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Setting good habits for our wellbeing

30 Jun 2021 | Alan Johnson


Recent graduate Alan Johnson shares some top tips for setting good habits to support your wellbeing when starting out as a new vet.

Setting good habits for our wellbeing Image

As a 2018 graduate working as a vet, I’ve learnt we can all have days where we can feel completely exhausted, over-worked and under-appreciated by clients and our peers. Whether it’s having too much to do in too little time, trying to manage difficult cases where there are cost concerns, or we just simply aren’t feeling 100%, it can take a toll on us. Whilst it’s unlikely we can remove many stresses of the job, there are some things we can do to reduce how heavily we are impacted by things we can’t change, that will improve our mental health and help us be in a better head space to find the challenges that come our way. Forming good habits is a great way to start!


The very definition of the word ‘habit’ means “a regular tendency or practice that is hard to give up”. As human beings we are innately creatures of habit; we feel safe and in control when we repeatedly do something over and over again. It is the loss of control in some situations within the profession that, in my opinion, significantly contributes to the stresses of the job. Unfortunately, being caught off guard by our patients isn’t going to stop any time soon, and nor should it – where would the fun in that be?! But if we start to build a routine and good habits when we can be in control, we’re much more likely to be able to handle the uncertain situations that come our way.

For me, that takes the form of regular exercise. I’m an early riser and get up at 05:00 every weekday. I have a coffee, go for a run or go to the gym, come home to walk my dog, shower and then I’m in work for 08:30. By the time I get to work I feel like I’ve accomplished a lot. It’s easy to leave it until later, with the best intentions for the end of the working day, but often it can be the last thing you actually feel like doing after a long day in the practice.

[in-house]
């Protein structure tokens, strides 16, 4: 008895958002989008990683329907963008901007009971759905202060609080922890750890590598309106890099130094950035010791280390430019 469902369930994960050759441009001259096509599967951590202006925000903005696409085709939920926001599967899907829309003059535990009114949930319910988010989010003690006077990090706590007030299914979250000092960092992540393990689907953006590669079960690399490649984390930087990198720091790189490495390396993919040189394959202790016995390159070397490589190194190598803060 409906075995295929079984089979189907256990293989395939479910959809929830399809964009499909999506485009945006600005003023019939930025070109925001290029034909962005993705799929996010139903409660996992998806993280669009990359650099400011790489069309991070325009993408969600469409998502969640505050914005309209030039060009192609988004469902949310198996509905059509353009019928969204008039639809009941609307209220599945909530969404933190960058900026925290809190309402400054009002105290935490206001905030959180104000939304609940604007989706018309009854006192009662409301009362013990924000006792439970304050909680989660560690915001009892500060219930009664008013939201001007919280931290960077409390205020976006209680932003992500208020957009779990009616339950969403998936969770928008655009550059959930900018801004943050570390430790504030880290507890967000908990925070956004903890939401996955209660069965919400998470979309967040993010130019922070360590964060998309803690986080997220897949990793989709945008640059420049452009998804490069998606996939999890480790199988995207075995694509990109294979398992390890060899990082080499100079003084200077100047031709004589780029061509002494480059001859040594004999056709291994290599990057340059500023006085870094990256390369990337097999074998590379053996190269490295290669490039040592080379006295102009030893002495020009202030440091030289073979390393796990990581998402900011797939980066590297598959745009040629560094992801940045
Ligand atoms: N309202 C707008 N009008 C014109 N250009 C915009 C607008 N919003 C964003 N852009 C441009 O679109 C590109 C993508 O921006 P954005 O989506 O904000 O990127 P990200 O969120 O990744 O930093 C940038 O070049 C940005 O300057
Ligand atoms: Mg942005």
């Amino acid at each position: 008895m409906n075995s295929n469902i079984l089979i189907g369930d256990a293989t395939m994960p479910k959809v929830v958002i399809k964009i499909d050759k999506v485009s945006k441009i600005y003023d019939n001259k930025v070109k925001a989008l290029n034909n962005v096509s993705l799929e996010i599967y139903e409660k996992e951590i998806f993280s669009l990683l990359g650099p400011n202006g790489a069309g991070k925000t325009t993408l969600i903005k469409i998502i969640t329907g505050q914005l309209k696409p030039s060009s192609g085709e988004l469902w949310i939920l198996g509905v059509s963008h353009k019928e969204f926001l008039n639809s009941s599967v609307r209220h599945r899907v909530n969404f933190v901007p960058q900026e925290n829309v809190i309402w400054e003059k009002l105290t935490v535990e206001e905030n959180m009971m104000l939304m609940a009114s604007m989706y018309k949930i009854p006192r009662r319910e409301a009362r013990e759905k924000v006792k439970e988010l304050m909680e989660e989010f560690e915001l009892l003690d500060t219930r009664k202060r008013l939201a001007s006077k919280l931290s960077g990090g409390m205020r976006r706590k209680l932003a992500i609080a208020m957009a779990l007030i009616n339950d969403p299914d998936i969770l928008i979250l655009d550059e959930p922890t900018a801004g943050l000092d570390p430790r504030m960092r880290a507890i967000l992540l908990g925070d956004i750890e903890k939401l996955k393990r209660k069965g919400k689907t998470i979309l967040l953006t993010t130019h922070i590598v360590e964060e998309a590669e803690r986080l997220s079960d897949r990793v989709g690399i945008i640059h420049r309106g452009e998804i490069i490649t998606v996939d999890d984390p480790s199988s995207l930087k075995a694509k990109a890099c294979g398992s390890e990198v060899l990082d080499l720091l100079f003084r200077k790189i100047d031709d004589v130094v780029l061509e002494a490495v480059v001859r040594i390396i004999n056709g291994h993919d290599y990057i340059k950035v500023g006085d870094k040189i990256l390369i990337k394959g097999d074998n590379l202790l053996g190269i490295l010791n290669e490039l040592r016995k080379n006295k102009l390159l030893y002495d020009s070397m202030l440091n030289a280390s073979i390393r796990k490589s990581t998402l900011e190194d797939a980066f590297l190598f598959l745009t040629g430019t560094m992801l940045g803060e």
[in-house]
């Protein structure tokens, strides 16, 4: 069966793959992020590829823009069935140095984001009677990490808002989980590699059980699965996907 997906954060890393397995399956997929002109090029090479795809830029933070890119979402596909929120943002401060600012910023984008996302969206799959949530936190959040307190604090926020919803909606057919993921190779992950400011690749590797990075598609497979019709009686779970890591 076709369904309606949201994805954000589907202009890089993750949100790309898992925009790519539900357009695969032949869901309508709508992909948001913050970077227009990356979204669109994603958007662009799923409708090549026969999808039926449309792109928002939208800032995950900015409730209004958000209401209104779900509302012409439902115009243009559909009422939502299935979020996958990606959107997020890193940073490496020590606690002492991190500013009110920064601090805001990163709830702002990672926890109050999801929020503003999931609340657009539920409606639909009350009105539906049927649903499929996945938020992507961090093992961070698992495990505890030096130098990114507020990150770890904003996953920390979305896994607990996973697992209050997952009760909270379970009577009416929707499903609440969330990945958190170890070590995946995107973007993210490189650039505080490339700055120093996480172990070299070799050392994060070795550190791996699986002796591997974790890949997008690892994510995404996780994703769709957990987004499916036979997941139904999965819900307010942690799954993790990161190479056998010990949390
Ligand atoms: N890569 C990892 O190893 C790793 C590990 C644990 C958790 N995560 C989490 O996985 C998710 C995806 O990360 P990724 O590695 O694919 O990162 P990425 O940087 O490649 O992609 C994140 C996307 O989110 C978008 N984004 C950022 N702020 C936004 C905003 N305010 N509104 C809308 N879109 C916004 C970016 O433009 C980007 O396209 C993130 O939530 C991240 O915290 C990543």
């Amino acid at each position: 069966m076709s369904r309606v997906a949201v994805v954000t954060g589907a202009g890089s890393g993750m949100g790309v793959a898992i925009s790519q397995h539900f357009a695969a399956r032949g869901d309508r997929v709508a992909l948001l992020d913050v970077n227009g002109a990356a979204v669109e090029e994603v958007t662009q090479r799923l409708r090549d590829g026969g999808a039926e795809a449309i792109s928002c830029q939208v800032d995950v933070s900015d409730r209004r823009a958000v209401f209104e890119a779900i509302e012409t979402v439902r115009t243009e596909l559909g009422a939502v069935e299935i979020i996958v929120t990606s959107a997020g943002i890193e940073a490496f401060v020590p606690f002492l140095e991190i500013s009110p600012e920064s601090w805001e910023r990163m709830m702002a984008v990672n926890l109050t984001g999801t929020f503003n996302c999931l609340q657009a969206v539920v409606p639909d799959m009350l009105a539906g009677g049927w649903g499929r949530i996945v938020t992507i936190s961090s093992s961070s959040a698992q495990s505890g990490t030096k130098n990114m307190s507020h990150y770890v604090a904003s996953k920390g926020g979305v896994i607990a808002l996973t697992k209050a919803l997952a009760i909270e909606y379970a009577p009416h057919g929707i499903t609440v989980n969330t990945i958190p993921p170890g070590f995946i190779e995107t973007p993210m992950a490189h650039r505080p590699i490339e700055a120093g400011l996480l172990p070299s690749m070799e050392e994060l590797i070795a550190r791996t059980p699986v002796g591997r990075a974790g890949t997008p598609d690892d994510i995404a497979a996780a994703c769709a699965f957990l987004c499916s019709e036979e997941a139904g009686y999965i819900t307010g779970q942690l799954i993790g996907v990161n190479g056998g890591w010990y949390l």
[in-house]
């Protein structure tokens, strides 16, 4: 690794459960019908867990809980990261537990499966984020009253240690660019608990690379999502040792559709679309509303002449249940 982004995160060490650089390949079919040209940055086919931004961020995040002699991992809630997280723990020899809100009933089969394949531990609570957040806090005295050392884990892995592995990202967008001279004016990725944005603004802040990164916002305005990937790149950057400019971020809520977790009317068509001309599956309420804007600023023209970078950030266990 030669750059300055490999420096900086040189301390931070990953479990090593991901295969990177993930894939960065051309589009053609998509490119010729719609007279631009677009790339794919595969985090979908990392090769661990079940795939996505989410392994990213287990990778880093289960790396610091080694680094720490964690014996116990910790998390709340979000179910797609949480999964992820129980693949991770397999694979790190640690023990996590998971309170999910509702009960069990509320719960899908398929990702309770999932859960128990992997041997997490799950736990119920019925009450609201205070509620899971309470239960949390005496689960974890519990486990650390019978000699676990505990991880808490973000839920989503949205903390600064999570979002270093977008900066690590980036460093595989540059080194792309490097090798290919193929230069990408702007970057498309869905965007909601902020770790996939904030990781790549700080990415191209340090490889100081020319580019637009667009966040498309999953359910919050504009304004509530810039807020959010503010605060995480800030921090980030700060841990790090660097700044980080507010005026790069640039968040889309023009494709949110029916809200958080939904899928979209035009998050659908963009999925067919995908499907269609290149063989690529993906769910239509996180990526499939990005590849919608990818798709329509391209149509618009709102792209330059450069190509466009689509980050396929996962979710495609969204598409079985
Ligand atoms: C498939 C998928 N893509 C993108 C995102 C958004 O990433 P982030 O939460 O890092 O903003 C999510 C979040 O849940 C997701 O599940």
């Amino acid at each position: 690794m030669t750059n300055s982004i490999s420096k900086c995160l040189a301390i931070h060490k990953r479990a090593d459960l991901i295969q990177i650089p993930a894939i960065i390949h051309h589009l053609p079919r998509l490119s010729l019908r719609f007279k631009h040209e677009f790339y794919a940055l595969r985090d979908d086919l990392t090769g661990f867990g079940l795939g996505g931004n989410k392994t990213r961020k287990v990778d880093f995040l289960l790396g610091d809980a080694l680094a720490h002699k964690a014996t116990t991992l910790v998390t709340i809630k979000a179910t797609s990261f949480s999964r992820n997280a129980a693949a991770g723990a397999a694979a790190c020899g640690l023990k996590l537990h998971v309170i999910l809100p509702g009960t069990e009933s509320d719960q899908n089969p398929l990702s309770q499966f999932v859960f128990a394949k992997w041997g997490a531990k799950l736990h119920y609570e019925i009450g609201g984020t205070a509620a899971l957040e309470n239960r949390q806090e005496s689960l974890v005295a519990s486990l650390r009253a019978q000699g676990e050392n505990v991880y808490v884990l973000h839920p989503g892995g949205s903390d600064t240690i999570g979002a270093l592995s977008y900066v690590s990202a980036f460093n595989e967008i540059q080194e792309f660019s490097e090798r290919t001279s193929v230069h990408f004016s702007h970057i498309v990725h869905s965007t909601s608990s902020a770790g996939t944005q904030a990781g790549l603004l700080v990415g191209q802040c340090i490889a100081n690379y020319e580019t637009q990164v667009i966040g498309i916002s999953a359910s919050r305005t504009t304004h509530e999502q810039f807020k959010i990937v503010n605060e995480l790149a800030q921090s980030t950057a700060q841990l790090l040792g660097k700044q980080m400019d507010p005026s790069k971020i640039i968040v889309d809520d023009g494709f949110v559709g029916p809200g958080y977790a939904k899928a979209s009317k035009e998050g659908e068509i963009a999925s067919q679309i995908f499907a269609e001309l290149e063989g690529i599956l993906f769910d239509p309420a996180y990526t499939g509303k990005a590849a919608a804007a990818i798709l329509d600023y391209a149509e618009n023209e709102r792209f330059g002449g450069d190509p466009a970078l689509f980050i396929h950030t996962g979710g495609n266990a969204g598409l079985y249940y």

Now, I’m not suggesting everyone should get up at stupid o’clock or do some intense exercise routine daily. But what I am saying is we all need to find some time for ourselves, every day if possible, to do something that make us happy! Whether it’s 30 minutes to yourself without being disturbed, time to practise yoga, reading books or the newspaper, watching the news, walking your dog, whatever you want to do - you will be amazed by how much better you feel for it.

Rewarding yourself

Building good habits takes discipline and self-restraint, much like dealing with a demanding client! So, in order to build habits for the long-term, I find it important to reward myself on a regular basis for sticking to them. This can be anything you want! I normally find it’s best to set it for the end of the working week so regardless of how tired I am or how exhausting the week has been I have something to look forward to at the end of every week. In my house this takes the form of steak and mojito night (apologies to any vegans out there). It may sound extreme but my Friday night reward genuinely helps to get me through the week. I think if we all had something to look forward to regularly it can help us through some really rough times, because no matter how bad a week has been, how many frustrating exchanges we’ve encountered, I know that I will be going home to my treat!


For more information on improving health and wellbeing in veterinary practices take a look at our Good workplaces resources. 


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